Absolutely everything you do along the way will earn you some points or money, making this a bit of a point salad game. The trick is, picking which places will maximise your points. Gameplay wise, the player who is furthest back is the one who gets to make the next move.

Each spot on the track can normally only hold one player, with a couple being able to hold two. This leads to that great decision of ‘Do I go to the spot I really want, but I may have to wait a while for my next turn and skip some stuff" or "Do I do a little move but more often and maybe not be able to get to the spot I want’. It’s a fantastic mechanism and one of my favourites.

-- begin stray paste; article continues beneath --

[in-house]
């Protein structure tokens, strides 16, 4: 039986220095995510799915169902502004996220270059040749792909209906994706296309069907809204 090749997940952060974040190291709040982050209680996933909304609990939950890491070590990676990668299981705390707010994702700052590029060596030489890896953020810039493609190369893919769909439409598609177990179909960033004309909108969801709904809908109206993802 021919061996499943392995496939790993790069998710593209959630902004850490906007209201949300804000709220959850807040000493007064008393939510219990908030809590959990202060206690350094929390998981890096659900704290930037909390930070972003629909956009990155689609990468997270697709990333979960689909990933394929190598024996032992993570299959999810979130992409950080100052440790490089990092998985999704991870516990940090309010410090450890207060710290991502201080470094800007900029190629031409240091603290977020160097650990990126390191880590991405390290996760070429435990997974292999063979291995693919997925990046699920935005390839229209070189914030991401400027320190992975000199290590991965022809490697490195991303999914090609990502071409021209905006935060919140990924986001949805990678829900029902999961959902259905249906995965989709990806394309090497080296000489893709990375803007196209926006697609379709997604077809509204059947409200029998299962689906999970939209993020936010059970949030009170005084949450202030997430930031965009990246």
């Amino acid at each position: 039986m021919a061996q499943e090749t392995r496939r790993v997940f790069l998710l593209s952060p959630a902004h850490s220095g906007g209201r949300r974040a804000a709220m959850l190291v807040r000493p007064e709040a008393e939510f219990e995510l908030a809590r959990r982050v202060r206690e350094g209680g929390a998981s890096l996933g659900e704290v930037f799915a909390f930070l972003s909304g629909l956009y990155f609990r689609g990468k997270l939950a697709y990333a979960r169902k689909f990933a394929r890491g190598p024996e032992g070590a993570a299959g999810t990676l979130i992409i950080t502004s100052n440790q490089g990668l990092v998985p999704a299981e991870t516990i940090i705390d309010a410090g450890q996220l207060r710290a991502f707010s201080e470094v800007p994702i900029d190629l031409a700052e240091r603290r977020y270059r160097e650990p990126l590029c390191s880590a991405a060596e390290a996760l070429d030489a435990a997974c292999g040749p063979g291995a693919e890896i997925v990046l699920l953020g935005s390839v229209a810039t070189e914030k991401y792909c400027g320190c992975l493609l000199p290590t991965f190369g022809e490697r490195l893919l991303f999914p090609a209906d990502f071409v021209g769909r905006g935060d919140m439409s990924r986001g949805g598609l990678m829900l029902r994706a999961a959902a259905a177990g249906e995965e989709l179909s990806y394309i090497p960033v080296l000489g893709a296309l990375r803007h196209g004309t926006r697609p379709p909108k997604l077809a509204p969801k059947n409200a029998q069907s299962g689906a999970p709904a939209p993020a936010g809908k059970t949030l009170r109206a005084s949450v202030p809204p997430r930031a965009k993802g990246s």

What makes this relaxing is the general aesthetic of the game. The artwork is all lovely watercolours and, if you’ve got the version I have, there is a soundtrack cd that has the kind of music that you’d hear in a spa. What could make a summer game more summery?

I’ve saved the most relaxing part until last. One of the places you can stop on your journey is a natural spring for a bit of a bath. If you stop at the springs more than any other player, you can earn some bonus points. To me, any game that rewards you for taking a bath has to be relaxing by definition.

Azul Summer PavilionHannah Blacknell

What is more a summer game than a game with summer in the title? Azul Summer Pavilion is in my opinion the superior of the three Azul games, the drafting is smooth, and the diamond tiles are clacky components that feel great in hand.